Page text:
Lao tzu is widely considered to be the founder of Taoism. Some scholars suggest that he may not have actually existed historically - that he is a legend or mythical figure only - but many scholars of religion hold to the idea that he is, in fact, a historical figure.
Not much is known about him. He is widely credited with being the author of the most important text in Taoism - the Tao Te Ching - although this is hard to prove historically. He lived during the 6th century BCE, in the same period as Confucius. One of only two recorded stories about him tells of Confucius coming to visit to him to get advice. He advised Confucius to give up his government job and his entire way of living.
A second story captures the "essence" or spirit of this religion's founder as he is understood and embraced by Taoists. This is a popular story in Chinese culture and often appears in religious artwork. According to the legend, Lao tzu became frustrated with the wrongheadedness of people in China, especially the leaders, so he vowed to leave. He rode across the desert on a water buffalo and reached the border crossing. The border guard recognized him as a sage and pleaded with him not to leave China. Lao tzu insisted he was leaving. The guard convinced him to at least write down his ideas before he left, so that future generations could benefit from them. He finally agreed to this and, a day or two later, returned to border crossing with a small sheaf of papers on which he'd written his ideas, which he handed to the guard. The sage crossed the border out of China and disappeared forever. The sheaf of papers eventually became the Tao Te Ching, the most important book in Taoism.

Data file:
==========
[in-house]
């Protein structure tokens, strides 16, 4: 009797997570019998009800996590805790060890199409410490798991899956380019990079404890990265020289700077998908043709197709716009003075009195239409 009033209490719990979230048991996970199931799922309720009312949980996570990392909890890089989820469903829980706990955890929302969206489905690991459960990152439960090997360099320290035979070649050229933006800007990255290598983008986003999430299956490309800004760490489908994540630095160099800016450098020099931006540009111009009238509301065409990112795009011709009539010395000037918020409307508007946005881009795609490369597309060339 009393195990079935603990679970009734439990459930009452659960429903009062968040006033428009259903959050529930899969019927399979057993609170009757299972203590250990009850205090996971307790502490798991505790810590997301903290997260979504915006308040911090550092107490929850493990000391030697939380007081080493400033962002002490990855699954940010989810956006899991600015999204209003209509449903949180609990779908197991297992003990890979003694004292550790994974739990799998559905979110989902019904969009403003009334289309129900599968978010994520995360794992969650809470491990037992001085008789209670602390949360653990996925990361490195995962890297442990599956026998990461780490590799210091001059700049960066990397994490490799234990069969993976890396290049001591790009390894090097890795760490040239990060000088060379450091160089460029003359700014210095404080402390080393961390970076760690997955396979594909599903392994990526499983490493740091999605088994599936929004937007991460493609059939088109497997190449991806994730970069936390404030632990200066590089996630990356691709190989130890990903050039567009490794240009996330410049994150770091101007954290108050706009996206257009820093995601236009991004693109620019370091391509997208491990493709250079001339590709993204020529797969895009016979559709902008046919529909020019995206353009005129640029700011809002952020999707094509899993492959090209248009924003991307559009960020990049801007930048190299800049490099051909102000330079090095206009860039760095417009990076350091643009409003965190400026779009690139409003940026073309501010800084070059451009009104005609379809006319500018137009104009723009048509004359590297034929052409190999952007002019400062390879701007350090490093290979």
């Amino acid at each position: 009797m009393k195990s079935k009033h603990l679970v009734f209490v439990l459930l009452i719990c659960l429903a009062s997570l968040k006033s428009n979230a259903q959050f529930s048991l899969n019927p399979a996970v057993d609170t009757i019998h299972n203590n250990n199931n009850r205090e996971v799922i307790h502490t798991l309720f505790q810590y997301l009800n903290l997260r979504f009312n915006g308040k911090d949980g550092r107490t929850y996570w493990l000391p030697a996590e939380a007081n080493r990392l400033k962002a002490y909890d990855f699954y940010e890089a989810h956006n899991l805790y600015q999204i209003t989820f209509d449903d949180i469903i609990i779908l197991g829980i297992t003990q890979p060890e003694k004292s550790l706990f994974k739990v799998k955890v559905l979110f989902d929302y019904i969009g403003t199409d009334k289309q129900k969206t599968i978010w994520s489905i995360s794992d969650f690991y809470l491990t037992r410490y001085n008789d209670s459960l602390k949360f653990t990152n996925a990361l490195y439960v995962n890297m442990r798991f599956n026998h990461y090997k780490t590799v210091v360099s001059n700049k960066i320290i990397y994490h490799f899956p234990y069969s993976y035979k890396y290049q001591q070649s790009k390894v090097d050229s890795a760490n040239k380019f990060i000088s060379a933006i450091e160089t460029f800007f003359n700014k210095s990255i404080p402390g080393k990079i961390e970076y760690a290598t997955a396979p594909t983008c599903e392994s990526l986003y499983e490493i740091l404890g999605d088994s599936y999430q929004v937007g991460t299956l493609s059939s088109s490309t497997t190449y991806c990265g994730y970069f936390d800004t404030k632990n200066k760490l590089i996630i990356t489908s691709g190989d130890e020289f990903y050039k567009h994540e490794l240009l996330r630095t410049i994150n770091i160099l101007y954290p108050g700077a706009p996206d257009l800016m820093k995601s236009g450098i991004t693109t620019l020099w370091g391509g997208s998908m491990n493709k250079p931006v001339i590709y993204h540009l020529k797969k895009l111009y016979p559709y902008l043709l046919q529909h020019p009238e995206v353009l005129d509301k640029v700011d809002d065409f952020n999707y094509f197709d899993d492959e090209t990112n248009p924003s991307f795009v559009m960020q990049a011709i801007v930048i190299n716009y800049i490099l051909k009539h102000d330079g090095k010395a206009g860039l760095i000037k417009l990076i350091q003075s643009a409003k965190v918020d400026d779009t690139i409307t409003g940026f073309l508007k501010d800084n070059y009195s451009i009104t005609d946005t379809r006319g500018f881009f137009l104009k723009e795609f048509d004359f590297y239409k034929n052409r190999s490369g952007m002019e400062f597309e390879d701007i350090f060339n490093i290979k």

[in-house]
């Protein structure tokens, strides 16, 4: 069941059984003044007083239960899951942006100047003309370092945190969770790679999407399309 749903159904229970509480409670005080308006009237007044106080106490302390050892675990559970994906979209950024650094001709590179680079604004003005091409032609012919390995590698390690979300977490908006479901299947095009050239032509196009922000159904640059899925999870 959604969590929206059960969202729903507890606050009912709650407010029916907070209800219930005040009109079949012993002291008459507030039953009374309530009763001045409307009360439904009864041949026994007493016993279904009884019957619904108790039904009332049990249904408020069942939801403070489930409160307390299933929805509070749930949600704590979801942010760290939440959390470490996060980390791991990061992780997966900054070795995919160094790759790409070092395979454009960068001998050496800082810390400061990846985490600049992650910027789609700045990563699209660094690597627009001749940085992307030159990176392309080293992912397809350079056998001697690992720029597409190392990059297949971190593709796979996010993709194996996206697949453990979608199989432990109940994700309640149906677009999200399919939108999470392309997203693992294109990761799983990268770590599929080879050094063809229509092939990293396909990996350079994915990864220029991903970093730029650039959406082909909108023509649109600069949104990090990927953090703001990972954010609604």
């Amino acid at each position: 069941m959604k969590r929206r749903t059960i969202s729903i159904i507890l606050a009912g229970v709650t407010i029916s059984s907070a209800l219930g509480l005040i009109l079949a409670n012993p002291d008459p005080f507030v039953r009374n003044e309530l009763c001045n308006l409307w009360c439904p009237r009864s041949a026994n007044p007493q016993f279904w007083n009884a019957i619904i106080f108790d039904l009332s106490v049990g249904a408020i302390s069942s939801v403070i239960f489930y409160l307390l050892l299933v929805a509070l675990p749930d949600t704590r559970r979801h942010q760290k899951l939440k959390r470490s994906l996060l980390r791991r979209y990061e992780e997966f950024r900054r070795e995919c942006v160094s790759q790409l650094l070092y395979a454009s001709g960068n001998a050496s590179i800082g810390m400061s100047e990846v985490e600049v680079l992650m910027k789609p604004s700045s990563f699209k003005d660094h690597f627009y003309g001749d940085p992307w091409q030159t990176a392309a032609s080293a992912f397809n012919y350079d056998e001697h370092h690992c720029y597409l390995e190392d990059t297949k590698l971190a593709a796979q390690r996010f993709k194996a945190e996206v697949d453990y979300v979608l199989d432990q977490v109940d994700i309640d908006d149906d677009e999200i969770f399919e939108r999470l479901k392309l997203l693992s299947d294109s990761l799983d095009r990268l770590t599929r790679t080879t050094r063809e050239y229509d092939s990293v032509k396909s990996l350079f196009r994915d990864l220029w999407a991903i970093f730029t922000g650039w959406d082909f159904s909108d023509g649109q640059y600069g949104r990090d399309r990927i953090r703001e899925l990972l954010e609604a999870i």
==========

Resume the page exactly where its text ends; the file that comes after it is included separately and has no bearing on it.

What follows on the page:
This legend captures the simplicity and humility of Taoism and
its founder, whether or not he actually lived historically. He did not
ride in a fancy carriage or on a majestic horse; instead, he rode a
common work animal. He had no concerns for leaving a "legacy" or for
bolstering his reputation as a sage, and had to be convinced to even
write his ideas down for others to see. This type of non-attachment,
simplicity and humility are at the heart of Taoist philosophy.